An admitted shoe geek waxes philosophical about running, triathlon, and life in general.
Comments welcome!

Wednesday, March 5, 2014


In my last post, I paid homage to my father, the role he played in my life, and the character he portrayed every day.

Little did I know that he would take his last breath only 12 hours later.

Many people have expressed their heartfelt sympathy towards me, with the words "sorry for your loss."

I find that a little interesting. Mostly these words come from people who never knew him.

The fact is, I'm not really sorry he's gone.

WAIT! Before you start jumping on my case about being an emotional void, of hating my father, of being glad he's out of my life, hear me out. There's a difference between being glad he's gone, and not being sorry he's gone.

Had you watched this vital, caring man see his life slowly stolen from him, had you watched the frustration he endured, the loss of dignity, and eventually the point to where he could not interact with the world around him, you would likely feel the same way.

I'm not sorry that the struggles he's gone through are over.

I'm not sorry that he is far better off now, having left the world of his suffering behind and gone to the presence of his Lord and Master, being welcomed with a hearty, "Well done, my good and faithful servant."

He lived a good life, and left us with many good memories. He had an impact on those around him, and the world as a whole. He died peacefully.

I realized that I was continuing on with a legacy of his, in a way. He was always a good carpenter and even architect. Wood was his friend. He once built/carved a toy wooden rifle for me, complete with strap, trigger guard, sights, and a "barrel" (a copper pipe end that was nailed to the end). It was correctly scaled, looked the part (aside from being wood), and fit me well. He did it in the space of an hour. At the age of 7 or 8, I had no idea how impressive that was, I just thought it was the coolest thing ever. I had that toy for many years, surviving many hours of exploring in the woods, and two moves.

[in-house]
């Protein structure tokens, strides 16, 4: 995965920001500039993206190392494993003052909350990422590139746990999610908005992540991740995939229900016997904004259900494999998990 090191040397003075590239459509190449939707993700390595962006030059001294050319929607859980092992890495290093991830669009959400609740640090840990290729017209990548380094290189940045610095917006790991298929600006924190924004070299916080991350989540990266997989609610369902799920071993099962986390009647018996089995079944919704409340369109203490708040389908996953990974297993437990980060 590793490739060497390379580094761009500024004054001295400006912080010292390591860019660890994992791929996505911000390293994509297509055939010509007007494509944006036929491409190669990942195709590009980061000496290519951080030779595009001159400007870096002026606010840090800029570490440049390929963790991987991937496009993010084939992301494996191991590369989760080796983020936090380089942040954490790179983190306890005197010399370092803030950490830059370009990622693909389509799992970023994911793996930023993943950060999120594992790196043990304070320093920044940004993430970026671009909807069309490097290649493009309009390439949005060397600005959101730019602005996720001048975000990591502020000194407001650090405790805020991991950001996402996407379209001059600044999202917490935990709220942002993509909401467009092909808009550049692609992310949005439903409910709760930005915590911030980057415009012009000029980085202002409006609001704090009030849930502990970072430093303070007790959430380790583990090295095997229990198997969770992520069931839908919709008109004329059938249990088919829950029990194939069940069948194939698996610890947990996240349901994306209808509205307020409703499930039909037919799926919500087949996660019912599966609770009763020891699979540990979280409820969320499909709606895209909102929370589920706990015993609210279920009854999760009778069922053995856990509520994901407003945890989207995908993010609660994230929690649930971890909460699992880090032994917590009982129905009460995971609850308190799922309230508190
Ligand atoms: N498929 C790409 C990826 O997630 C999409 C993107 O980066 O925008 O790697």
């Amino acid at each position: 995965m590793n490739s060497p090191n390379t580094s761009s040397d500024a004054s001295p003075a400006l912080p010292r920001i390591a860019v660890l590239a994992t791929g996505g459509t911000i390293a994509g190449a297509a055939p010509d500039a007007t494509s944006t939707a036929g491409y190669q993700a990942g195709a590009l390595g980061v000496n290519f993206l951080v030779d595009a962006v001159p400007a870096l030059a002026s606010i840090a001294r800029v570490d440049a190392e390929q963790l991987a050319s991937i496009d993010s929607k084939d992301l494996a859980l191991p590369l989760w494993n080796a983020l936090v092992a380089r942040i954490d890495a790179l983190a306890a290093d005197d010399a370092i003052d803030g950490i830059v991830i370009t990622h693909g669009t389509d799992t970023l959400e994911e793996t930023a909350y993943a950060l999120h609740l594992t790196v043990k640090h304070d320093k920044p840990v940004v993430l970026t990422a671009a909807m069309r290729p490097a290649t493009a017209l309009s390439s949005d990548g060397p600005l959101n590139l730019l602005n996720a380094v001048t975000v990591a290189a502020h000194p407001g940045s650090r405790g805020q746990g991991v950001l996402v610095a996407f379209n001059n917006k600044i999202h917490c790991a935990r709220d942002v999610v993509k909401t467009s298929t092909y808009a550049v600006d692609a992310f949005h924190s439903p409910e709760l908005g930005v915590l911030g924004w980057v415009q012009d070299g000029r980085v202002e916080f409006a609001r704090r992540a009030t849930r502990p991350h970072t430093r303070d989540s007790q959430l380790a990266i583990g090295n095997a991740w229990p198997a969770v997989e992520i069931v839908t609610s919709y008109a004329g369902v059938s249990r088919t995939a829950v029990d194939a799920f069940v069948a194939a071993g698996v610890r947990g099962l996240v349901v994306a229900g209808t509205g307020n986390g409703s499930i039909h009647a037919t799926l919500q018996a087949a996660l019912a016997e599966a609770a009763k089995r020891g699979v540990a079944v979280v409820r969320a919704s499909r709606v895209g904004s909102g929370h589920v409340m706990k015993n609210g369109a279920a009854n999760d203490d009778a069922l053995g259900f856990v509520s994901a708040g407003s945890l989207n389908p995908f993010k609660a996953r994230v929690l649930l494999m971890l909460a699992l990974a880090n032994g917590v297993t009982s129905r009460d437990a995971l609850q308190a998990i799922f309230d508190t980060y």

I did not inherit my father's gift of woodworking, but I realized that I did inherit his desire to make something lasting with my hands. It just took me longer in life to get it started. Steel is my chosen material, and hopefully the bikes I make will bring the same joy to those who receive them.

1 comment:

Chris Bonner said...

I felt the same way at the death of my grandfather. I watched while disease slowly took his body and mind. The stress of caring for him and the pain of seeing him deteriorate is not something we really cherished. It is better to remember him as he lived most of his life, brilliant and lively.